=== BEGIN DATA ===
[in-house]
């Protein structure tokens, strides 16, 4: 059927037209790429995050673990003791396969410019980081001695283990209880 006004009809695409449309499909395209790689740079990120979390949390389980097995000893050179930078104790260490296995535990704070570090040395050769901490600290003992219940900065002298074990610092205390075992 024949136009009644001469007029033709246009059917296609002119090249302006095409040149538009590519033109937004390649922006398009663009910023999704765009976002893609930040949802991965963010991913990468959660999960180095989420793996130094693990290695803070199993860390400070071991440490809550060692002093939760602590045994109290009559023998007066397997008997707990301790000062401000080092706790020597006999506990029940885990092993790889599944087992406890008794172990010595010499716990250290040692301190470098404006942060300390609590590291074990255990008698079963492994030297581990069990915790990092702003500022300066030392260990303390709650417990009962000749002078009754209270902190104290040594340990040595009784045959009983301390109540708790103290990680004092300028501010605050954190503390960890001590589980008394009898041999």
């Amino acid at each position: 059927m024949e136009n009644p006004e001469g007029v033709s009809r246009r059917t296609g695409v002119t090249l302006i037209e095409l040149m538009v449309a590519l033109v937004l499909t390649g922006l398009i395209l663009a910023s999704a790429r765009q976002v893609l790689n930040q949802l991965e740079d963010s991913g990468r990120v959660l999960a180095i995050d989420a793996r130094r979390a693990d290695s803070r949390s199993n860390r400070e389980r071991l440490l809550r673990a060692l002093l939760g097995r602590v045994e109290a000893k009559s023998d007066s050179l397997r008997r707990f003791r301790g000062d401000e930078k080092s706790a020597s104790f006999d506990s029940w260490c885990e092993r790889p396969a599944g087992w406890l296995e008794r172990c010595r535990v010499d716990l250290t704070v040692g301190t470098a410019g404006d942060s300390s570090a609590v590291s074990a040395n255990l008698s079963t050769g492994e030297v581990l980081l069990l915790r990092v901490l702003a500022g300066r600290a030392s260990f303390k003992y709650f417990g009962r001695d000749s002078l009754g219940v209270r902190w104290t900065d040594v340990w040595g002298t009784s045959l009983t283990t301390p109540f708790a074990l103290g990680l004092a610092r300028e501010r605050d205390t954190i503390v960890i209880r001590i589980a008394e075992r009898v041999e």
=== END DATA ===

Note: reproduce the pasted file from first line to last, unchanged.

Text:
[in-house]
């Protein structure tokens, strides 16, 4: 059927037209790429995050673990003791396969410019980081001695283990209880 006004009809695409449309499909395209790689740079990120979390949390389980097995000893050179930078104790260490296995535990704070570090040395050769901490600290003992219940900065002298074990610092205390075992 024949136009009644001469007029033709246009059917296609002119090249302006095409040149538009590519033109937004390649922006398009663009910023999704765009976002893609930040949802991965963010991913990468959660999960180095989420793996130094693990290695803070199993860390400070071991440490809550060692002093939760602590045994109290009559023998007066397997008997707990301790000062401000080092706790020597006999506990029940885990092993790889599944087992406890008794172990010595010499716990250290040692301190470098404006942060300390609590590291074990255990008698079963492994030297581990069990915790990092702003500022300066030392260990303390709650417990009962000749002078009754209270902190104290040594340990040595009784045959009983301390109540708790103290990680004092300028501010605050954190503390960890001590589980008394009898041999």
């Amino acid at each position: 059927m024949e136009n009644p006004e001469g007029v033709s009809r246009r059917t296609g695409v002119t090249l302006i037209e095409l040149m538009v449309a590519l033109v937004l499909t390649g922006l398009i395209l663009a910023s999704a790429r765009q976002v893609l790689n930040q949802l991965e740079d963010s991913g990468r990120v959660l999960a180095i995050d989420a793996r130094r979390a693990d290695s803070r949390s199993n860390r400070e389980r071991l440490l809550r673990a060692l002093l939760g097995r602590v045994e109290a000893k009559s023998d007066s050179l397997r008997r707990f003791r301790g000062d401000e930078k080092s706790a020597s104790f006999d506990s029940w260490c885990e092993r790889p396969a599944g087992w406890l296995e008794r172990c010595r535990v010499d716990l250290t704070v040692g301190t470098a410019g404006d942060s300390s570090a609590v590291s074990a040395n255990l008698s079963t050769g492994e030297v581990l980081l069990l915790r990092v901490l702003a500022g300066r600290a030392s260990f303390k003992y709650f417990g009962r001695d000749s002078l009754g219940v209270r902190w104290t900065d040594v340990w040595g002298t009784s045959l009983t283990t301390p109540f708790a074990l103290g990680l004092a610092r300028e501010r605050d205390t954190i503390v960890i209880r001590i589980a008394e075992r009898v041999e």